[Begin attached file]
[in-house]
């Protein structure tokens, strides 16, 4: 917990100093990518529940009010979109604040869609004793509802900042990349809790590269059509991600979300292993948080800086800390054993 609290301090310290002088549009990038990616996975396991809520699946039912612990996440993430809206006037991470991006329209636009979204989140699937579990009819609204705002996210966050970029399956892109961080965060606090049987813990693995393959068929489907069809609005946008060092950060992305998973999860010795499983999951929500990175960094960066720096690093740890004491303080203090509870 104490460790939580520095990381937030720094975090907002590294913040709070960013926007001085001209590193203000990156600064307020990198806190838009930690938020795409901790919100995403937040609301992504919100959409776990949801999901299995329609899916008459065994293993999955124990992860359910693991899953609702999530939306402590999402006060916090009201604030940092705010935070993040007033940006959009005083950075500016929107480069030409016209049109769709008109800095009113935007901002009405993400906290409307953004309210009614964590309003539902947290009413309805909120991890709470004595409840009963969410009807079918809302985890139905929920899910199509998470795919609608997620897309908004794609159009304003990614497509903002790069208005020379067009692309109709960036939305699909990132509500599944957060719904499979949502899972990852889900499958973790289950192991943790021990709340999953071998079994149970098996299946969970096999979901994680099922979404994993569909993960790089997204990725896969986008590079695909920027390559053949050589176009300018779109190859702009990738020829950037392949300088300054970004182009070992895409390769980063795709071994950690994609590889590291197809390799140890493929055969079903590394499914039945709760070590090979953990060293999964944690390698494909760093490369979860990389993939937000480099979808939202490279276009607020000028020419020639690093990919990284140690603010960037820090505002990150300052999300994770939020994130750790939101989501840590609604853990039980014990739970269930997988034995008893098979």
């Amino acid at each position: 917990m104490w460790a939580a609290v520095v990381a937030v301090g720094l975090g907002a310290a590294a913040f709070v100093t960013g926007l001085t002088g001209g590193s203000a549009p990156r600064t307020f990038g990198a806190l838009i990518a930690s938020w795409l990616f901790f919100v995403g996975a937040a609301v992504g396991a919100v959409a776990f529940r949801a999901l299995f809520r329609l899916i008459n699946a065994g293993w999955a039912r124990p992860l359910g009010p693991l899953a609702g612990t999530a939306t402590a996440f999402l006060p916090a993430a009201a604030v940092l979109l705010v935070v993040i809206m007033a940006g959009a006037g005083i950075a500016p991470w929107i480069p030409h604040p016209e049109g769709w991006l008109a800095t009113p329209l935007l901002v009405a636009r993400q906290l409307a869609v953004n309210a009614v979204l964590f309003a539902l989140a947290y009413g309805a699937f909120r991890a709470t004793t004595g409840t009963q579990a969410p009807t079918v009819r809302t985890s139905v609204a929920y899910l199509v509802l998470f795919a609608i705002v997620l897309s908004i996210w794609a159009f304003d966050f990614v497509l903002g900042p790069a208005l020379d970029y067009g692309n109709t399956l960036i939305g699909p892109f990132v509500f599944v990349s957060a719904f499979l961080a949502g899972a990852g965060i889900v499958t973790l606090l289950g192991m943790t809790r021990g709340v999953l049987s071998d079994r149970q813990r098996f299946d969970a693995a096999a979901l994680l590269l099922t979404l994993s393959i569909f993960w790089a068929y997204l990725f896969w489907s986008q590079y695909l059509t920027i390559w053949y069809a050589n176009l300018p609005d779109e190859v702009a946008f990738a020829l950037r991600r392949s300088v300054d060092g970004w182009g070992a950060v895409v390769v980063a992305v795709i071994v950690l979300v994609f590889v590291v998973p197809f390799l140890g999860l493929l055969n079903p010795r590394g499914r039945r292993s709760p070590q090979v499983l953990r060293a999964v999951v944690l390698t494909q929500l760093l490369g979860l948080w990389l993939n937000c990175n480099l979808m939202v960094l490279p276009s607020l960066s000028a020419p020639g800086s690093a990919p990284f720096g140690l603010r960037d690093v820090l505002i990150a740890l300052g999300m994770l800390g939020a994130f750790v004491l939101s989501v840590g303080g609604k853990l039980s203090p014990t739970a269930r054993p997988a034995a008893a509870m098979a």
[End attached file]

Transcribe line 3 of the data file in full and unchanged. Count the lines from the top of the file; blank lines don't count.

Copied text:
């Amino acid at each position: 917990m104490w460790a939580a609290v520095v990381a937030v301090g720094l975090g907002a310290a590294a913040f709070v100093t960013g926007l001085t002088g001209g590193s203000a549009p990156r600064t307020f990038g990198a806190l838009i990518a930690s938020w795409l990616f901790f919100v995403g996975a937040a609301v992504g396991a919100v959409a776990f529940r949801a999901l299995f809520r329609l899916i008459n699946a065994g293993w999955a039912r124990p992860l359910g009010p693991l899953a609702g612990t999530a939306t402590a996440f999402l006060p916090a993430a009201a604030v940092l979109l705010v935070v993040i809206m007033a940006g959009a006037g005083i950075a500016p991470w929107i480069p030409h604040p016209e049109g769709w991006l008109a800095t009113p329209l935007l901002v009405a636009r993400q906290l409307a869609v953004n309210a009614v979204l964590f309003a539902l989140a947290y009413g309805a699937f909120r991890a709470t004793t004595g409840t009963q579990a969410p009807t079918v009819r809302t985890s139905v609204a929920y899910l199509v509802l998470f795919a609608i705002v997620l897309s908004i996210w794609a159009f304003d966050f990614v497509l903002g900042p790069a208005l020379d970029y067009g692309n109709t399956l960036i939305g699909p892109f990132v509500f599944v990349s957060a719904f499979l961080a949502g899972a990852g965060i889900v499958t973790l606090l289950g192991m943790t809790r021990g709340v999953l049987s071998d079994r149970q813990r098996f299946d969970a693995a096999a979901l994680l590269l099922t979404l994993s393959i569909f993960w790089a068929y997204l990725f896969w489907s986008q590079y695909l059509t920027i390559w053949y069809a050589n176009l300018p609005d779109e190859v702009a946008f990738a020829l950037r991600r392949s300088v300054d060092g970004w182009g070992a950060v895409v390769v980063a992305v795709i071994v950690l979300v994609f590889v590291v998973p197809f390799l140890g999860l493929l055969n079903p010795r590394g499914r039945r292993s709760p070590q090979v499983l953990r060293a999964v999951v944690l390698t494909q929500l760093l490369g979860l948080w990389l993939n937000c990175n480099l979808m939202v960094l490279p276009s607020l960066s000028a020419p020639g800086s690093a990919p990284f720096g140690l603010r960037d690093v820090l505002i990150a740890l300052g999300m994770l800390g939020a994130f750790v004491l939101s989501v840590g303080g609604k853990l039980s203090p014990t739970a269930r054993p997988a034995a008893a509870m098979a």